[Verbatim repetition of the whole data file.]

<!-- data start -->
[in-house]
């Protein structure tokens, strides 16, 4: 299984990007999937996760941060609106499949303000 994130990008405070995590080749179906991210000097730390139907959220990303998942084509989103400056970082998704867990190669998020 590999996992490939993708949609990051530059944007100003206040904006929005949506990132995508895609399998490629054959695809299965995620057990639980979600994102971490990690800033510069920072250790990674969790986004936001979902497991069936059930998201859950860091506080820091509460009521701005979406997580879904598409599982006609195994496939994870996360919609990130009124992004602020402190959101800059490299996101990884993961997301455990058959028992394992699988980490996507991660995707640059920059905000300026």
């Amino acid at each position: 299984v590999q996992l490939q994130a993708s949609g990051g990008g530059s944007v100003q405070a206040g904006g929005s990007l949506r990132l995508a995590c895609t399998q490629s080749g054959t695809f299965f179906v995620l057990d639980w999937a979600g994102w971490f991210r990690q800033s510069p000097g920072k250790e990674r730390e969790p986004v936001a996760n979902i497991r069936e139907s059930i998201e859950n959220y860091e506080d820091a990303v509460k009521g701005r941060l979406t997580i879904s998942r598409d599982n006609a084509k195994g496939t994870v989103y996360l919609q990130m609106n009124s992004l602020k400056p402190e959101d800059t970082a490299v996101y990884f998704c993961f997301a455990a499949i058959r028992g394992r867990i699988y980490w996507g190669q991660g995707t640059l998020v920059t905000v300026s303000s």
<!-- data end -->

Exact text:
[in-house]
């Protein structure tokens, strides 16, 4: 299984990007999937996760941060609106499949303000 994130990008405070995590080749179906991210000097730390139907959220990303998942084509989103400056970082998704867990190669998020 590999996992490939993708949609990051530059944007100003206040904006929005949506990132995508895609399998490629054959695809299965995620057990639980979600994102971490990690800033510069920072250790990674969790986004936001979902497991069936059930998201859950860091506080820091509460009521701005979406997580879904598409599982006609195994496939994870996360919609990130009124992004602020402190959101800059490299996101990884993961997301455990058959028992394992699988980490996507991660995707640059920059905000300026």
């Amino acid at each position: 299984v590999q996992l490939q994130a993708s949609g990051g990008g530059s944007v100003q405070a206040g904006g929005s990007l949506r990132l995508a995590c895609t399998q490629s080749g054959t695809f299965f179906v995620l057990d639980w999937a979600g994102w971490f991210r990690q800033s510069p000097g920072k250790e990674r730390e969790p986004v936001a996760n979902i497991r069936e139907s059930i998201e859950n959220y860091e506080d820091a990303v509460k009521g701005r941060l979406t997580i879904s998942r598409d599982n006609a084509k195994g496939t994870v989103y996360l919609q990130m609106n009124s992004l602020k400056p402190e959101d800059t970082a490299v996101y990884f998704c993961f997301a455990a499949i058959r028992g394992r867990i699988y980490w996507g190669q991660g995707t640059l998020v920059t905000v300026s303000s």